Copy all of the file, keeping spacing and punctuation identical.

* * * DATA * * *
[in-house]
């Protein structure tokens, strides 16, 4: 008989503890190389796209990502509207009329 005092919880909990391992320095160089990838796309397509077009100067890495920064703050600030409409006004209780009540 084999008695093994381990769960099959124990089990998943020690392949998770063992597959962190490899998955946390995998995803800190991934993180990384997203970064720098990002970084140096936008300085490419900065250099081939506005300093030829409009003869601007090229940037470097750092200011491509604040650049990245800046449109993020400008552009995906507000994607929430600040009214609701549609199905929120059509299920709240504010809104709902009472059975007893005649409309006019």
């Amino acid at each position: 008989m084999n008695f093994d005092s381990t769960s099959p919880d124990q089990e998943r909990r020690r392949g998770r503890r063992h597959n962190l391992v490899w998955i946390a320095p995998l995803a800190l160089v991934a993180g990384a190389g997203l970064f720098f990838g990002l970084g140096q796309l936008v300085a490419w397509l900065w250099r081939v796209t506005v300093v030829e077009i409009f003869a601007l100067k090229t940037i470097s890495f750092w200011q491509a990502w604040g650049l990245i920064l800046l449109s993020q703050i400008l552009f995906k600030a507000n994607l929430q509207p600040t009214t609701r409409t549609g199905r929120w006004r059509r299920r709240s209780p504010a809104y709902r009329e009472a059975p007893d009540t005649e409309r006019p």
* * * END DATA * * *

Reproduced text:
[in-house]
């Protein structure tokens, strides 16, 4: 008989503890190389796209990502509207009329 005092919880909990391992320095160089990838796309397509077009100067890495920064703050600030409409006004209780009540 084999008695093994381990769960099959124990089990998943020690392949998770063992597959962190490899998955946390995998995803800190991934993180990384997203970064720098990002970084140096936008300085490419900065250099081939506005300093030829409009003869601007090229940037470097750092200011491509604040650049990245800046449109993020400008552009995906507000994607929430600040009214609701549609199905929120059509299920709240504010809104709902009472059975007893005649409309006019």
């Amino acid at each position: 008989m084999n008695f093994d005092s381990t769960s099959p919880d124990q089990e998943r909990r020690r392949g998770r503890r063992h597959n962190l391992v490899w998955i946390a320095p995998l995803a800190l160089v991934a993180g990384a190389g997203l970064f720098f990838g990002l970084g140096q796309l936008v300085a490419w397509l900065w250099r081939v796209t506005v300093v030829e077009i409009f003869a601007l100067k090229t940037i470097s890495f750092w200011q491509a990502w604040g650049l990245i920064l800046l449109s993020q703050i400008l552009f995906k600030a507000n994607l929430q509207p600040t009214t609701r409409t549609g199905r929120w006004r059509r299920r709240s209780p504010a809104y709902r009329e009472a059975p007893d009540t005649e409309r006019p």